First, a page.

July 15th, 2021 | Karl Fillhouer | Read article on Supply Chain Brain


An already stretched supply chain in the coming months will likely face a deluge of freight unlike any we’ve seen before. There’s an economic boom on the horizon that’s going to stretch trucking coast to coast, and it’ll continue to stress transportation globally. That’s indisputable.


There are mounting challenges ahead for shippers and distributors in getting their goods to market. Now is the time to start making sure your transportation network and third-party logistics providers (3PLs) are prepared and ready to handle and position your freight when the time comes.


While well-intentioned, the current momentum toward near shoring — that is, moving manufacturing closer to home — will likely stall as the economic recovery takes off.


The demand for goods will be too great, and Americans’ desire for cheap imported goods will come to bear. In the end, it’s all about the money, and many U.S. companies will go right back to outsourcing manufacturing in China and the Pacific Rim at large.


Complicating matters further, when other countries’ economies hit a true recovery period, we’re going to be competing in the U.S. for access to manufacturing capacity within the global supply chain. That’s going to drive prices up across the board, especially for transportation services.


For example, let’s narrow in on the lumber market. If you consider the current housing market, home builders across the country can’t source the lumber they need to keep up with the demand for new homes. You can’t build a house without lumber. Issues like that will continue to spring up, or be exacerbated, as the economy hits an accelerated growth pattern. These goods have to come from somewhere, and that likely means from across the Pacific.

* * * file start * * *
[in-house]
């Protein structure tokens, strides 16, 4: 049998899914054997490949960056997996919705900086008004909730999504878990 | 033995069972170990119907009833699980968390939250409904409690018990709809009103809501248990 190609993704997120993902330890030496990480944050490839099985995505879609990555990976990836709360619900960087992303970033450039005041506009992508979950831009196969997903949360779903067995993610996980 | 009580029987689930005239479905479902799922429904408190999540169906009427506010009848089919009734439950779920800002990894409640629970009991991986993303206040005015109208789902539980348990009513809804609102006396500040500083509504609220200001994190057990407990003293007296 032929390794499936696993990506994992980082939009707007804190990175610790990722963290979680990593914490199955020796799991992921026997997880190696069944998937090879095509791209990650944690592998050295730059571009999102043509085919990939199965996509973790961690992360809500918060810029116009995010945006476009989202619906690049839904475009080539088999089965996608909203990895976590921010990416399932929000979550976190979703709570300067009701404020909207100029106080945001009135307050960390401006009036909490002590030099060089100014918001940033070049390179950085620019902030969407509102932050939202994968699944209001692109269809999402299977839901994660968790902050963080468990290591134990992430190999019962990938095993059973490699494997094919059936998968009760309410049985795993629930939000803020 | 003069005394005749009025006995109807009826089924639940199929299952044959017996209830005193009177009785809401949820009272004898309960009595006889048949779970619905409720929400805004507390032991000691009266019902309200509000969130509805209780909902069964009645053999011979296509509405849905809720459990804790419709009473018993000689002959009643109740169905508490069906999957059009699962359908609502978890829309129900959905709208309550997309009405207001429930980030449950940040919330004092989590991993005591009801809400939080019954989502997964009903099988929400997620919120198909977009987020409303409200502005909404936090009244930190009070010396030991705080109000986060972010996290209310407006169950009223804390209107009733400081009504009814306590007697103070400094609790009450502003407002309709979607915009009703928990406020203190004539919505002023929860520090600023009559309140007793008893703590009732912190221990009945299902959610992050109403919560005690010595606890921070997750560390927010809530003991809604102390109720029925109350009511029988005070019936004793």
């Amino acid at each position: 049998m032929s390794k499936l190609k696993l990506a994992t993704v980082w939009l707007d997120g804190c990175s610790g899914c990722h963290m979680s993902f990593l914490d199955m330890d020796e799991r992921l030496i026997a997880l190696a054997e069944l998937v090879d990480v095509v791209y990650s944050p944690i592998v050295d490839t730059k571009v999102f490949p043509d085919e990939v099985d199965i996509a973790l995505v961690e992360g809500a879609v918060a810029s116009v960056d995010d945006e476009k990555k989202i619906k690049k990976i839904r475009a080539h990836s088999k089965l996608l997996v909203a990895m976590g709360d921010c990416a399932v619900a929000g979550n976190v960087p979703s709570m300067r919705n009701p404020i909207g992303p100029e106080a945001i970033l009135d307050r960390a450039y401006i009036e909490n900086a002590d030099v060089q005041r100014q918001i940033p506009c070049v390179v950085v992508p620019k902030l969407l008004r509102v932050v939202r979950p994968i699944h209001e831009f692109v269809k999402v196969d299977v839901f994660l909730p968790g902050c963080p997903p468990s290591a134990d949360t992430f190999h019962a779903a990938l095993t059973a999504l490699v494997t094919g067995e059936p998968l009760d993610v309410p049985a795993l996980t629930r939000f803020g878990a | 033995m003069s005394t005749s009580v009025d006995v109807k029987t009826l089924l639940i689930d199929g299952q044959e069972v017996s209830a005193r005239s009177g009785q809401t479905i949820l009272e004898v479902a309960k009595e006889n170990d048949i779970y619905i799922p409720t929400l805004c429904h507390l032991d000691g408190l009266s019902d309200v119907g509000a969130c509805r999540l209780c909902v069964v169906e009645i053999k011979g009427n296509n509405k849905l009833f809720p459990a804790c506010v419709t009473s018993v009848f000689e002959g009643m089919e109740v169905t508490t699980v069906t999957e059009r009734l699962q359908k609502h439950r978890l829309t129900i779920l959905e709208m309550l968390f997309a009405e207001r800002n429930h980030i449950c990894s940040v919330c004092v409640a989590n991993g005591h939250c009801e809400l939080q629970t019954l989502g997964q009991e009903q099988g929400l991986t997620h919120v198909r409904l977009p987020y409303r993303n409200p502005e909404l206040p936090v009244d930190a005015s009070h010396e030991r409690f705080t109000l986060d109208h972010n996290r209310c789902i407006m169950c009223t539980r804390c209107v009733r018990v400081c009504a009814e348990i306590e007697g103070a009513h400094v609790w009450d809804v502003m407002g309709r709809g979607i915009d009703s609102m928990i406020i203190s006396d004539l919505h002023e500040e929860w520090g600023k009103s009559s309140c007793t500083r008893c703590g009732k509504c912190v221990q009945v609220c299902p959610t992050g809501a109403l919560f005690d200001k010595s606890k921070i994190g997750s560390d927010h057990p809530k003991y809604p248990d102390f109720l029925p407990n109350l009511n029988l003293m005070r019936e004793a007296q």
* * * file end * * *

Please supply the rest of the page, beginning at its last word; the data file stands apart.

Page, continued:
More maritime freight bound for the U.S. will stream across the Pacific from those Asian manufacturing hubs. Ports, especially those on the West Coast, are already overwhelmed and facing major backlogs due to the effects of COVID-19 and staffing issues. For every day there’s a backlog, it takes a port three to five days to clear it. Ports can’t keep operating at 105% on an ongoing basis in perpetuity.


More freight will likely be re-routed to East Coast and Gulf ports like Houston, Miami and Jacksonville, among others, via the Panama Canal. More freight will also likely be routed to ports in Mexico to then be trucked into the U.S.

If you’re a retailer or a distributor in the U.S., a question you need to be asking yourself is how long you want your products to be sitting out on the ocean and not being sold. Because with the wrong logistics service provider, you could be looking at additional weeks before your goods arrive via ship to be unloaded.


More than just goods being hung up in transit, maritime carriers will charge those who have containers on a ship for storage on their ship. That puts you in the position of not having products ready to go when a consumer wants them or when you need them to be there, and you’re being charged each and every day they sit on the ocean. Talk about a lose-lose.


You’ll also be competing with the likes of the largest retailers, like Walmart Inc. and Target Corp., who often buy full ships of 20,000 40-foot containers coming across the Pacific. They’re sure to have their logistics operations pushing to get to port and to market.


It’s time to make sure you’re doing the same, and that you’re pressing your logistics providers on these issues before the economic boom gets here and it’s too late.


Karl Fillhouer is vice president of sales and operations at Circle Logistics.




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